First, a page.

Search is the primary means by which we navigate and access digital information. It lies at the heart of the modern internet experience.
Today’s large language models can read and write with a level of sophistication that a few years ago would have seemed inconceivable. This will have profound implications for how we search.
In the wake of ChatGPT, one reconceptualization of search that has gotten a lot of attention is the idea of conversational search. Why enter a query and get back a long list of links (the current Google experience) if you could instead have a dynamic conversation with an AI agent in order to find what you are looking for?
Conversational search has a bright future. One major challenge needs to be resolved, though, before it is ready for primetime: accuracy. Conversational LLMs are not reliably accurate; they occasionally share factually untrue information with total confidence. OpenAI CEO Sam Altman himself recently cautioned: “It’s a mistake to be relying on ChatGPT for anything important right now.” Most users will not accept a search application that is accurate 95% or even 99% of the time. Addressing this issue in a scalable and robust way will be one of the primary challenges facing search innovators in 2023.
You.com, Character.AI, Metaphor and Perplexity are among the wave of promising young startups looking to take on Google and reinvent consumer search with LLMs and conversational interfaces.
But consumer internet search is not the only type of search that LLMs will transform.
Enterprise search—the way that organizations search and retrieve private internal data—is likewise on the cusp of a new golden age. Thanks to large-scale vectorization, LLMs enable true semantic search for the first time: the ability to index and access information based on underlying concepts and context rather than simple keywords. This will make enterprise search vastly more powerful and productive.
Startups like Hebbia and Glean are leading the charge to transform enterprise search using large language models.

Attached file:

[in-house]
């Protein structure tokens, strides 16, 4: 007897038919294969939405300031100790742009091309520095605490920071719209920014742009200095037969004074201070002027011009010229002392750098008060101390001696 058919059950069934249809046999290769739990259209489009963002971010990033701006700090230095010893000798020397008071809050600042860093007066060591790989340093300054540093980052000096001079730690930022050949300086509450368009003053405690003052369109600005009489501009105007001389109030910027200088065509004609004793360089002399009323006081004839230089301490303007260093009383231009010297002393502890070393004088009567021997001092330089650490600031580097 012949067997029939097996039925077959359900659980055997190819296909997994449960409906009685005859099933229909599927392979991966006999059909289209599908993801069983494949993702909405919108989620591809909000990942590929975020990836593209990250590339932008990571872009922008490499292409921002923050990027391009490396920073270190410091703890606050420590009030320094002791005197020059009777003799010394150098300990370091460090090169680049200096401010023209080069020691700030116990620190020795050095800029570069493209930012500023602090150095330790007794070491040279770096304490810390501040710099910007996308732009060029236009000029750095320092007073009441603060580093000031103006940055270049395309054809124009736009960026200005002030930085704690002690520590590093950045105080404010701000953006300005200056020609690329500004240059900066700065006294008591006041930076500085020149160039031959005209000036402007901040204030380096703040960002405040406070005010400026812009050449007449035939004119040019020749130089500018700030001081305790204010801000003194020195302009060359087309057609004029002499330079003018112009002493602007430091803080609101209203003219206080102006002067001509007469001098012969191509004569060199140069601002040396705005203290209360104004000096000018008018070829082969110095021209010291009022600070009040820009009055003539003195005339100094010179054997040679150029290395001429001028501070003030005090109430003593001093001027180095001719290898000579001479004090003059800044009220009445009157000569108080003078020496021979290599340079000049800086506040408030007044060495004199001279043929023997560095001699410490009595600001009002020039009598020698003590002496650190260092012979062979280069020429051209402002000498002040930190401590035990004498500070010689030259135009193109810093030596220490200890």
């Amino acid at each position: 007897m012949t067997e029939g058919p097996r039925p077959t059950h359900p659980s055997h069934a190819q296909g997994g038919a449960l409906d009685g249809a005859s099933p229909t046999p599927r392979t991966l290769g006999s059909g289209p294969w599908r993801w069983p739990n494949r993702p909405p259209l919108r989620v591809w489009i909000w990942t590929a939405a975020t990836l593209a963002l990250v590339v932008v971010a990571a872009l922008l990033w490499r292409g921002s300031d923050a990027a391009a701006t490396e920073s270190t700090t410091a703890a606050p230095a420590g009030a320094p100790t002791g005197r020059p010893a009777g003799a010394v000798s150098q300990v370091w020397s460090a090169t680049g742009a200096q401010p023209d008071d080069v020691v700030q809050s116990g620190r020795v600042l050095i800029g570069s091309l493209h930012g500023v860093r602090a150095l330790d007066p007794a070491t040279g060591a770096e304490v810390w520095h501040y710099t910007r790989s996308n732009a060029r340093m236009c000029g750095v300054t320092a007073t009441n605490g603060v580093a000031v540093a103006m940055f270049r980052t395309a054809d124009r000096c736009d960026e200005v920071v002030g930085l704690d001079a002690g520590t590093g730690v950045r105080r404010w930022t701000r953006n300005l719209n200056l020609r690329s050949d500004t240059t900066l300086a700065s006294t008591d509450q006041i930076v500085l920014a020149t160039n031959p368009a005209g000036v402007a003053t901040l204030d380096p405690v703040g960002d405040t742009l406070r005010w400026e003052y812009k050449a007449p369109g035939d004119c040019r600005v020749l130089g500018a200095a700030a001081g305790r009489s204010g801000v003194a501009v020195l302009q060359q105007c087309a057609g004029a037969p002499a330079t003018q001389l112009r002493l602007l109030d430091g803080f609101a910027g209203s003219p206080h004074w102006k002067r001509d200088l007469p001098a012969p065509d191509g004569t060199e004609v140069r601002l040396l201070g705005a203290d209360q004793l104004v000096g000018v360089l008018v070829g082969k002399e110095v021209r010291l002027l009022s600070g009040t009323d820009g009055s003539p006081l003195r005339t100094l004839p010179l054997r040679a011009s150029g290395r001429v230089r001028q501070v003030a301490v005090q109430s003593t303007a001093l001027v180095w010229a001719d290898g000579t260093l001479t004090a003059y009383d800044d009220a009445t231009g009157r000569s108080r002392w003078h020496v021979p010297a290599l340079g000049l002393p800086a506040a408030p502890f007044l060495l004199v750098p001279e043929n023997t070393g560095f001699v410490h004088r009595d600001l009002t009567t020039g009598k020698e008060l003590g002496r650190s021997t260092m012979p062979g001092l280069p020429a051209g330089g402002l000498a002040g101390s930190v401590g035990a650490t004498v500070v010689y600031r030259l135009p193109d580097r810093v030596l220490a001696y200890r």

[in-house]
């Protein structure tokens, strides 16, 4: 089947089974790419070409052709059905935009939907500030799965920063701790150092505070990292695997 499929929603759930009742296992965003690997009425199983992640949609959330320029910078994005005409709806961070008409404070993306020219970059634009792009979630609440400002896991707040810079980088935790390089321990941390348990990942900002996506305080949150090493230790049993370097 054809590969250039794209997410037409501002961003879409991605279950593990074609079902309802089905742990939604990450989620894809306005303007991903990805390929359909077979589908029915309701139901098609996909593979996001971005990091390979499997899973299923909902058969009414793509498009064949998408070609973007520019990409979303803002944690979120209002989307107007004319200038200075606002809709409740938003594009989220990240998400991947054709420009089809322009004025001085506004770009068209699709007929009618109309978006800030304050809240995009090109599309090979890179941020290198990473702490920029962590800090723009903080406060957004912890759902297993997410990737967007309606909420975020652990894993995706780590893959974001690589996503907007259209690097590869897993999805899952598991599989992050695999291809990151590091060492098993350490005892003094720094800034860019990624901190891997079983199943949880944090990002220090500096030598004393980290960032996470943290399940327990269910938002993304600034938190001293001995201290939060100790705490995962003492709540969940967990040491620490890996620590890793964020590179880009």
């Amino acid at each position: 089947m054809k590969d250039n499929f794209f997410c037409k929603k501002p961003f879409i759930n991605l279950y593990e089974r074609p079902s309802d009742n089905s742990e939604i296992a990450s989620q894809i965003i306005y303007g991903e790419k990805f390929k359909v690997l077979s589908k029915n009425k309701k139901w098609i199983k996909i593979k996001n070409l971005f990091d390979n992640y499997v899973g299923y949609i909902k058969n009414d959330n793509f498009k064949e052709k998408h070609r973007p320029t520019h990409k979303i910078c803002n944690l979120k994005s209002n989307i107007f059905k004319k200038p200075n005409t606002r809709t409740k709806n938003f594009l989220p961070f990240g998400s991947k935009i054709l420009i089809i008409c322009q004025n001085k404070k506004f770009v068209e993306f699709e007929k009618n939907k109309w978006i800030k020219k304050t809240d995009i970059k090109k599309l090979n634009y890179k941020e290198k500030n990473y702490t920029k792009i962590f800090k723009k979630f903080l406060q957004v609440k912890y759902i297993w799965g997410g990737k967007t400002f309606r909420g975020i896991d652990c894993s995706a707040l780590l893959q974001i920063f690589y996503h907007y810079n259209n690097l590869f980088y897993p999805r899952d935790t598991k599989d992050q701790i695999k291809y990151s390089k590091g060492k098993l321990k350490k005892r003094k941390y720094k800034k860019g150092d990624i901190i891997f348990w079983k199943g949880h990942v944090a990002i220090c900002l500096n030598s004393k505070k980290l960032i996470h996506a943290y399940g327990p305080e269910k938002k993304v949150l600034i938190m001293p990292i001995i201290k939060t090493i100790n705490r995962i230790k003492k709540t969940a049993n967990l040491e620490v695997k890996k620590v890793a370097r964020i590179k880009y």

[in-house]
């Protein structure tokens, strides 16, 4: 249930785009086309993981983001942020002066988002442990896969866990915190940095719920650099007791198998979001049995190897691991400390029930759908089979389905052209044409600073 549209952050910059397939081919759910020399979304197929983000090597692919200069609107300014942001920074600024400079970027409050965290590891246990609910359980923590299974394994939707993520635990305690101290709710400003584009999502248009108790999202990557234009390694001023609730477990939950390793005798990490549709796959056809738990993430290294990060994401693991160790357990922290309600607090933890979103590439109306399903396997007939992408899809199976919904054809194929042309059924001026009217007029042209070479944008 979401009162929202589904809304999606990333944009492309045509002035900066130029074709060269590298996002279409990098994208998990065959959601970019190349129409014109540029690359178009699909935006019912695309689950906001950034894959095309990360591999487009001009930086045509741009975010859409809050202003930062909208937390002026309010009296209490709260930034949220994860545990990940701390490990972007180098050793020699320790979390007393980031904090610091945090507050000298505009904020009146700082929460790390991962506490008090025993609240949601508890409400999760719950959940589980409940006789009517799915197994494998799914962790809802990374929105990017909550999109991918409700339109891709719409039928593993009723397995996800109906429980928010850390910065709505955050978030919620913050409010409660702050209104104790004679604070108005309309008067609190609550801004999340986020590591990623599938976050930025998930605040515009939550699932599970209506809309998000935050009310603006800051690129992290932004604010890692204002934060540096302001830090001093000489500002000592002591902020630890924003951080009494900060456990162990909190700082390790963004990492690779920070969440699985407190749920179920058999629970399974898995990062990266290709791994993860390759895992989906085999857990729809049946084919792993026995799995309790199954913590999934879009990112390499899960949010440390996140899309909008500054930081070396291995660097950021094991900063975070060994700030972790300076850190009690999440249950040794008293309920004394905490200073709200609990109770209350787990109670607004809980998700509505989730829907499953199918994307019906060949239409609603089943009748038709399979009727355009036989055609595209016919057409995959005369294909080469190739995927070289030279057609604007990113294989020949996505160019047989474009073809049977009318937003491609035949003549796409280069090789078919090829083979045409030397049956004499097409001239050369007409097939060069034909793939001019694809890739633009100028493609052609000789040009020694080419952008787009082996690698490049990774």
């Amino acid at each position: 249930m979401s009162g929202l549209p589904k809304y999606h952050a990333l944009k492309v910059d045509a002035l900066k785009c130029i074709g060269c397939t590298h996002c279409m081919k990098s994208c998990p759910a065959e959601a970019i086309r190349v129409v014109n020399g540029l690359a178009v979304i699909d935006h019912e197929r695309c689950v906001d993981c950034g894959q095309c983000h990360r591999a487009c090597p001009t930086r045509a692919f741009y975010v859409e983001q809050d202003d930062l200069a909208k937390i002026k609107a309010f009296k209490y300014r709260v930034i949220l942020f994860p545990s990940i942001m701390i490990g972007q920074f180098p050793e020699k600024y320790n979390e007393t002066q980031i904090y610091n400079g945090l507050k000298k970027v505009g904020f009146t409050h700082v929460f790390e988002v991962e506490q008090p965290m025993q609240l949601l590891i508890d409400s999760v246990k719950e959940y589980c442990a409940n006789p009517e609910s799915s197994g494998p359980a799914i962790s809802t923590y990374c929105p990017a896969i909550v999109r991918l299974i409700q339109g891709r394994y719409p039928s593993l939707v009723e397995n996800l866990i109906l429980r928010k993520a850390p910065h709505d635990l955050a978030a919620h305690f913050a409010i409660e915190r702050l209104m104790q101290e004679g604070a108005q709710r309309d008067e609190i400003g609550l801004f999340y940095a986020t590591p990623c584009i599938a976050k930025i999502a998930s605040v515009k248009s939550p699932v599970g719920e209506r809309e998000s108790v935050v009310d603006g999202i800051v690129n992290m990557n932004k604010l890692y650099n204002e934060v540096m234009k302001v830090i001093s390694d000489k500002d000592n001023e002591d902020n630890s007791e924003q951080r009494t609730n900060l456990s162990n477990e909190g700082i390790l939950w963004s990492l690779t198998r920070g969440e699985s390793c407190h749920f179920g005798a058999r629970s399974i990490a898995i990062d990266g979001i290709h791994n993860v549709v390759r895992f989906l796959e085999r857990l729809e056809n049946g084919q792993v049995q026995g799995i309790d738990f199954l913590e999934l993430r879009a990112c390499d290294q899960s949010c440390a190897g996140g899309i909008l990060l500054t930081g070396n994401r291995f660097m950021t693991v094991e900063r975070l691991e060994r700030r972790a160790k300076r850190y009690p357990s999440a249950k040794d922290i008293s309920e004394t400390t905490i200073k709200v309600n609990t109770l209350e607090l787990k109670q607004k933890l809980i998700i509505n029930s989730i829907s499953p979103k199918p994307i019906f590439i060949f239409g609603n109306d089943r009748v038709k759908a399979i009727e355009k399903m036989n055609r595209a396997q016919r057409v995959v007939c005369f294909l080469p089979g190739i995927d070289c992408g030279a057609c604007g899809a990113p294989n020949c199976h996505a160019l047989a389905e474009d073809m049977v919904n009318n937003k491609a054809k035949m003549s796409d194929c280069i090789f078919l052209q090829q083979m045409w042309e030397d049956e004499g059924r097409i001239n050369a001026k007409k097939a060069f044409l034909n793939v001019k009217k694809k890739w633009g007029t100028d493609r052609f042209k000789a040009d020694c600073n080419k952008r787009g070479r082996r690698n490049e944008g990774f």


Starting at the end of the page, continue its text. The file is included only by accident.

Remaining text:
And the opportunities for next-generation search extend beyond text. Recent advances in AI open up whole new possibilities in multimodal search: that is, the ability to query and retrieve information across data modalities.
Given that it accounts for ~80% of all data on the internet, no modality represents a bigger opportunity than video. Imagine being able to search effortlessly and precisely for a particular moment, individual, concept or action within a video. Twelve Labs is one startup building a multimodal AI platform to enable nuanced video search and understanding.
Search has changed surprisingly little since Google’s ascendance during the dot-com era. Next year, thanks to large language models, this will begin to change dramatically.
If you enjoyed this market, please check out the other 9! https://manifold.markets/group/forbes-2023-ai-predictions
This market is from Rob Toews' annual AI predictions at Forbes magazine. This market will resolve based on Rob's own self-assessed score for these predictions when he publishes his retrospective on them at the end of the year.
Since Rob resolved and graded his 2022 predictions before the end of 2022, I am setting the close date ahead of the end of the year, to (try to) avoid a situation where he posts the resolutions before the market closes. In the event that his resolution post falls in 2024, my apologies in advance. If he hasn't posted resolutions at all by February 1, 2024, I will do my best to resolve them personally, and set N/A for any questions that I can't determine with outside source data.
Edit 2023-07-05: Last year Rob used "Right-ish" to grade some of his predictions. In cases of a similar "Right-ish" (or "Wrong-ish") answer this year, I will resolve to 75% PROB or 25% PROB, respectively. This will apply for similar language too ("mostly right", "partial credit", "in the right direction"). If he says something like "hard to say" or "some right, some wrong", or anything else that feels like a cop-out or 50% answer, I will just call that N/A.